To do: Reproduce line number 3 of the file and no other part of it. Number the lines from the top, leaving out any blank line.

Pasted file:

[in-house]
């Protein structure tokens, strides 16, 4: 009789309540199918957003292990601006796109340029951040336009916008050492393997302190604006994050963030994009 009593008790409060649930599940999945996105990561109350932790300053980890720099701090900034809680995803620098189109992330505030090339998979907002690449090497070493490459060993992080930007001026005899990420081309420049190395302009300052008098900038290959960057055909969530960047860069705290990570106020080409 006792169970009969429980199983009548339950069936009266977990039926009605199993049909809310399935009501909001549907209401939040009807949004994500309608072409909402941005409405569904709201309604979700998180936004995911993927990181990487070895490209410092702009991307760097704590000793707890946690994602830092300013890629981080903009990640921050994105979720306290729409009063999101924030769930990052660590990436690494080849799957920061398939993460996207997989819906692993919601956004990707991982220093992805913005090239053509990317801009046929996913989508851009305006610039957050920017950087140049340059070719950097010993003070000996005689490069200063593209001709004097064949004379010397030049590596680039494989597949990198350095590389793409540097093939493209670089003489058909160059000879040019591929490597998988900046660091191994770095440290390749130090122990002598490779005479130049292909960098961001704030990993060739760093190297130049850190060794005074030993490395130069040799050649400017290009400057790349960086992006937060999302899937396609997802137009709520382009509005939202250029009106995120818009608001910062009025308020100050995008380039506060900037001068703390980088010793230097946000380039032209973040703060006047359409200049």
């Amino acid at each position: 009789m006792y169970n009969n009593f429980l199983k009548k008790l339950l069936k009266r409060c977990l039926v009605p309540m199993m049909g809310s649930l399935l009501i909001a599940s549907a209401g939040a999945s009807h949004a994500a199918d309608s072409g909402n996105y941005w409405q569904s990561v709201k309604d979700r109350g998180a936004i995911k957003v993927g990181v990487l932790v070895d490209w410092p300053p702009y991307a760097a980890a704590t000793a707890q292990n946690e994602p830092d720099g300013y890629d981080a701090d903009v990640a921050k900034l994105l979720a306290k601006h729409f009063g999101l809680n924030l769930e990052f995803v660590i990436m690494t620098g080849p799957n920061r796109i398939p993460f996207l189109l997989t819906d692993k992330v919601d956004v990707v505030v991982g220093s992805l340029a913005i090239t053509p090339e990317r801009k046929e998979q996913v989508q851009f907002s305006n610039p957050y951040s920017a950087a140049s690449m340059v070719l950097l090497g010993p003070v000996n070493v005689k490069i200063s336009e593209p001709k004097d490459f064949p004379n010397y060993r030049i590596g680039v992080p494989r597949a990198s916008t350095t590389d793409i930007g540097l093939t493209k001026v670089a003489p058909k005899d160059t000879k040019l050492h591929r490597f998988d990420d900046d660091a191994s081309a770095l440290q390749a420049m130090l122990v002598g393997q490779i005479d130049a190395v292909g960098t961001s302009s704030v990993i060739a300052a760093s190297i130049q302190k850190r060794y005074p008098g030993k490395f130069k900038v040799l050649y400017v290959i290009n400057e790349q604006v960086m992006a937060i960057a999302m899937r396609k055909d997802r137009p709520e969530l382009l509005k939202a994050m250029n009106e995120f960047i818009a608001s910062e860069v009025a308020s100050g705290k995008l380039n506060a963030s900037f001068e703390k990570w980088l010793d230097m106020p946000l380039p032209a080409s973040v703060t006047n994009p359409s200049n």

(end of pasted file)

């Amino acid at each position: 009789m006792y169970n009969n009593f429980l199983k009548k008790l339950l069936k009266r409060c977990l039926v009605p309540m199993m049909g809310s649930l399935l009501i909001a599940s549907a209401g939040a999945s009807h949004a994500a199918d309608s072409g909402n996105y941005w409405q569904s990561v709201k309604d979700r109350g998180a936004i995911k957003v993927g990181v990487l932790v070895d490209w410092p300053p702009y991307a760097a980890a704590t000793a707890q292990n946690e994602p830092d720099g300013y890629d981080a701090d903009v990640a921050k900034l994105l979720a306290k601006h729409f009063g999101l809680n924030l769930e990052f995803v660590i990436m690494t620098g080849p799957n920061r796109i398939p993460f996207l189109l997989t819906d692993k992330v919601d956004v990707v505030v991982g220093s992805l340029a913005i090239t053509p090339e990317r801009k046929e998979q996913v989508q851009f907002s305006n610039p957050y951040s920017a950087a140049s690449m340059v070719l950097l090497g010993p003070v000996n070493v005689k490069i200063s336009e593209p001709k004097d490459f064949p004379n010397y060993r030049i590596g680039v992080p494989r597949a990198s916008t350095t590389d793409i930007g540097l093939t493209k001026v670089a003489p058909k005899d160059t000879k040019l050492h591929r490597f998988d990420d900046d660091a191994s081309a770095l440290q390749a420049m130090l122990v002598g393997q490779i005479d130049a190395v292909g960098t961001s302009s704030v990993i060739a300052a760093s190297i130049q302190k850190r060794y005074p008098g030993k490395f130069k900038v040799l050649y400017v290959i290009n400057e790349q604006v960086m992006a937060i960057a999302m899937r396609k055909d997802r137009p709520e969530l382009l509005k939202a994050m250029n009106e995120f960047i818009a608001s910062e860069v009025a308020s100050g705290k995008l380039n506060a963030s900037f001068e703390k990570w980088l010793d230097m106020p946000l380039p032209a080409s973040v703060t006047n994009p359409s200049n």